Why the duo behind Cloud Sherpas switched to Microsoft

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Why the duo behind Cloud Sherpas switched to Microsoft

Two of the men behind Cloud Sherpas, one of the world's top Salesforce.com partners, have revealed why they shunned that cloud CRM to launch a Microsoft Dynamics integrator.

John Orrock (above left) and Ken Struthers (right) were directors of Cloud Sherpas, a global Salesforce and Google powerhouse that sold to Accenture in 2015. Cloud Sherpas, which was was a three-time winner of Google's Enterprise Partner of the Year, employed around 1100 people worldwide when it sold to Accenture, including 150 in Australia.

The sale to Accenture was the second transaction of a Salesforce partner by Orrock, who sold his company, Okere, to Fujitsu in 2007 in a deal understood to have been worth up to $30 million. New York-based Okere – where Struthers worked as a project manager – migrated some of Wall Street's biggest banks from Siebel to Salesforce, including Merrill Lynch.

Considering their background, "the low-hanging fruit was [to launch] another Salesforce business," Struthers told CRN at Microsoft Worldwide Partner Conference in Toronto. "We had all the connections, the skills, the clients, but when we looked at the market, and thought about what is right for the customer going forward, there were a few things. One of them was the premium Salesforce pricing when the functionality that Microsoft now has had become on-par. It is really hard as a consultant to put hand on heart and recommend to someone that they pay twice the amount of money."

Orrock anticipates aggressive price competition for Salesforce from Microsoft – both from its current CRM Online product as well as the soon-to-be-launched Dynamics 365.

"Salesforce will be very challenged commercially. They will have to change their pricing model. Microsoft is far, far more competitive," Orrock said. "Salesforce is just way too overpriced."

He added, "Salesforce has gone along for 15 years without a competitor but now for the first time in 15 years, there is competitor."

Struthers said: "It is the same inflection point as with Salesforce and Siebel. Everywhere did Siebel until Salesforce came along. We were on the forefront of that."

Australian launch

Barhead launched its Australian office earlier this year, after being established in the Philippines in 2013. Orrock founded the company after stepping away from Cloud Sherpas, anticipating a pending acquisition would go through (that deal fell over but the Accenture sale completed in 2015).

The company has 120 staff worldwide, with 10 in the Australian operation, which recently signed its largest deal, a half-million dollar enterprise project.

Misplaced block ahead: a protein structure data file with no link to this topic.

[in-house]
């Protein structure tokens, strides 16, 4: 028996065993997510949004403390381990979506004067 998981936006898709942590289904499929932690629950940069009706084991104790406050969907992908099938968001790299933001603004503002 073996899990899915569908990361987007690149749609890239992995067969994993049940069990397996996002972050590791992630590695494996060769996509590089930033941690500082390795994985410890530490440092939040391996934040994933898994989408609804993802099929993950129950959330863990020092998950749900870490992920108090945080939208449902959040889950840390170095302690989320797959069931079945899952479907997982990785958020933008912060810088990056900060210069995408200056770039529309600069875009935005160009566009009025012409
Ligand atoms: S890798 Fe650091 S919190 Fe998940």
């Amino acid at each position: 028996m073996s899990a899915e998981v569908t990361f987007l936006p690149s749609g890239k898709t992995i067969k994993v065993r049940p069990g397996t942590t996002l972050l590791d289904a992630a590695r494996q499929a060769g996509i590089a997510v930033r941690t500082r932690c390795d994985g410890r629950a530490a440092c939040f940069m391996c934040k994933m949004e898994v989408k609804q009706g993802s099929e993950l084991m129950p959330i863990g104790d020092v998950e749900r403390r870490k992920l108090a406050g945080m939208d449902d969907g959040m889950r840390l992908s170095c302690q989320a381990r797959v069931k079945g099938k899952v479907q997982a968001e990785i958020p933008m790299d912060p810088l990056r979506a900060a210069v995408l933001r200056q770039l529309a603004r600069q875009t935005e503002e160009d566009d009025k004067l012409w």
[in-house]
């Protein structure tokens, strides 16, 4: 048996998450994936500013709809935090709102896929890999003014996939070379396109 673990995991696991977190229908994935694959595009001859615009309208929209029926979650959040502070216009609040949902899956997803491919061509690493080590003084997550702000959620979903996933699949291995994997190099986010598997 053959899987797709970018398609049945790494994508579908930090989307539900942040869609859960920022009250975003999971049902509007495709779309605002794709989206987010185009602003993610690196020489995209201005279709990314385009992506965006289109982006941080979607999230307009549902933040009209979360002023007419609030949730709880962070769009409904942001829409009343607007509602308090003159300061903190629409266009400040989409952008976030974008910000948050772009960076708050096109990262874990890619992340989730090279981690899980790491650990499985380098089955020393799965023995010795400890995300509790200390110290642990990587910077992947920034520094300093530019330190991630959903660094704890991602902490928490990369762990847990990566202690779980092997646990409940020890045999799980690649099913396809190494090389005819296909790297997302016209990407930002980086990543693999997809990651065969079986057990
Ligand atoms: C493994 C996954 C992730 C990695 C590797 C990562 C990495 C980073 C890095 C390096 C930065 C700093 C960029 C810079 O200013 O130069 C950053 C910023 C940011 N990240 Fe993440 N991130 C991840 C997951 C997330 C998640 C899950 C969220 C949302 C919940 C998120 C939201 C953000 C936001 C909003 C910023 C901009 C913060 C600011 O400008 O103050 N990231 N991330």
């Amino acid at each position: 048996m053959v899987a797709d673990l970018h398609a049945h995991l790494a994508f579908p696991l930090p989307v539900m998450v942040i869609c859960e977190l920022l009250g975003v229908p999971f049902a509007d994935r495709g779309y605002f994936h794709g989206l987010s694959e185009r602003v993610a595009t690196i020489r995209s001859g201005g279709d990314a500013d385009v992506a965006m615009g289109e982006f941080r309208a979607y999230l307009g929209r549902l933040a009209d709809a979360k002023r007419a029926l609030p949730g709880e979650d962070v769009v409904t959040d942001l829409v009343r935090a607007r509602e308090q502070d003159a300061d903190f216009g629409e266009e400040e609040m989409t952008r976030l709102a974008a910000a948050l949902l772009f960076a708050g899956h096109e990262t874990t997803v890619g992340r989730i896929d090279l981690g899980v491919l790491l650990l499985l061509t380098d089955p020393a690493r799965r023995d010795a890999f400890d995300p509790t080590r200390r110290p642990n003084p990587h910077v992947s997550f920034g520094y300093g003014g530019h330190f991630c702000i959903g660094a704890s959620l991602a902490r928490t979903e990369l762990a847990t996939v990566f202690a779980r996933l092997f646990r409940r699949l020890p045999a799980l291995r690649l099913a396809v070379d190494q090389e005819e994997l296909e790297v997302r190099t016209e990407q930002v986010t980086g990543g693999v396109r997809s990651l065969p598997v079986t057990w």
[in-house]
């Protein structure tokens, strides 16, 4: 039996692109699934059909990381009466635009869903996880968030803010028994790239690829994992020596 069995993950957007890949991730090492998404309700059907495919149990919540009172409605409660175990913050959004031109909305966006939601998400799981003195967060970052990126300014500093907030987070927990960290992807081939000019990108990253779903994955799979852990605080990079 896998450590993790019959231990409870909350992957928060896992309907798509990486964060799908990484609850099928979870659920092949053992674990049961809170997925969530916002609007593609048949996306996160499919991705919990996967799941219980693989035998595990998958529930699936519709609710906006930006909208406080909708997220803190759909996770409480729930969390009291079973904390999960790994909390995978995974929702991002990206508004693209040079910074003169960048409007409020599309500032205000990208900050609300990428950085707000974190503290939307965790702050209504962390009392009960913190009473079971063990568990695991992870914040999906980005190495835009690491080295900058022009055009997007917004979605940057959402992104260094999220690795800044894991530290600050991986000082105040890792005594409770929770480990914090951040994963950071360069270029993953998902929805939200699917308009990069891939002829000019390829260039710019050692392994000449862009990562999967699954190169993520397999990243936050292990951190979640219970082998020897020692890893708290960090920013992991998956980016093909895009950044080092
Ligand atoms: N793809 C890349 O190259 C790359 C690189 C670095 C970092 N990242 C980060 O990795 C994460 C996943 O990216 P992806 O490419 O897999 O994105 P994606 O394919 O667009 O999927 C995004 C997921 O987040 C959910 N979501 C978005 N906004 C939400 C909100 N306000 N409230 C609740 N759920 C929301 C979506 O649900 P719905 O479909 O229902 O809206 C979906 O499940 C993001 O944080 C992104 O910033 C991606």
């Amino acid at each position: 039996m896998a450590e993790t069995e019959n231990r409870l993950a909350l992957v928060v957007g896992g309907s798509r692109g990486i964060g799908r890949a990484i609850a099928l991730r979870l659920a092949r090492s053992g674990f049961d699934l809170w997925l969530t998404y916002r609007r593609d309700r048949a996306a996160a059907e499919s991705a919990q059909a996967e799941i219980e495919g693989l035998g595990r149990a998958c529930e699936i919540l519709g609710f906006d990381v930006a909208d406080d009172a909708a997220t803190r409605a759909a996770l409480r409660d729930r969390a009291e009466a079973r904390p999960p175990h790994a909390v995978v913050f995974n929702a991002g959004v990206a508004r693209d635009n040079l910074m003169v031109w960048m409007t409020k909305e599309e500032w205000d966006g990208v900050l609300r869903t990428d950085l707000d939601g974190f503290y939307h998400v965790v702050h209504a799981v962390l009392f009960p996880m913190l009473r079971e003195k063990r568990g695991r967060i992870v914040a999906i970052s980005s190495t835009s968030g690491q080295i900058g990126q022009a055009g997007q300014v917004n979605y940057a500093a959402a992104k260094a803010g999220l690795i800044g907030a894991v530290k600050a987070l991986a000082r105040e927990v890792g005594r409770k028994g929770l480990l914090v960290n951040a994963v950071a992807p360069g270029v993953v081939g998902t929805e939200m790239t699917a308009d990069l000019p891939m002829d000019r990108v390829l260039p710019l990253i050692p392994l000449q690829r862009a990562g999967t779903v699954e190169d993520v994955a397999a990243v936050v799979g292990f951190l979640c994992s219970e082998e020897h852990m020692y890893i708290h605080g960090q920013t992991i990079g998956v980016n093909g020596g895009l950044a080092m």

In a blog post to announce Barhead's Australian launch, Struthers wrote: "Microsoft's technology has matured to be competitive with Salesforce.com, especially with latest release and recent acquisitions, and Microsoft's commercial model has significant benefits for customers.

"Salesforce is a great product, and I'm very proud of the solutions I created over the last 10 or so years, but looking forward, I see Microsoft being the right thing for our customers.  Microsoft are getting their act together in the cloud space, and it looks good," he wrote.

Microsoft is also encouraging its vast network of SMB and midmarket-focused resellers to expand beyond Office 365 and diversify into CRM.

Barhead is going hard after Salesforce accounts with a swap-out program to simplify the migration to Microsoft. The company is also pitching to Australian financial services organisations, which may have been shy of Salesforce due to data sovereignty concerns, an objection that Microsoft can overcome thanks to Australian availability zones.  

Cloud Sherpas is also a significant Google For Work partner, and supported major Australian deployments including Fairfax and Woolworths. While Barhead will focus squarely on CRM, both Orrock and Struthers see Microsoft's broad product portfolio as a key asset.

As a first-time attendee to WPC, Struthers said: "This conference has opened my eyes a bit broader. I've realised that people might buy Salesforce as a strategic CRM but they buy Microsoft as strategic decision."

Orrock added "Everyone may say Salesforce is everywhere and they are–"

"...But Microsoft is everywhere," Struthers.

Steven Kiernan was a guest of Microsoft at Worldwide Partner Conference

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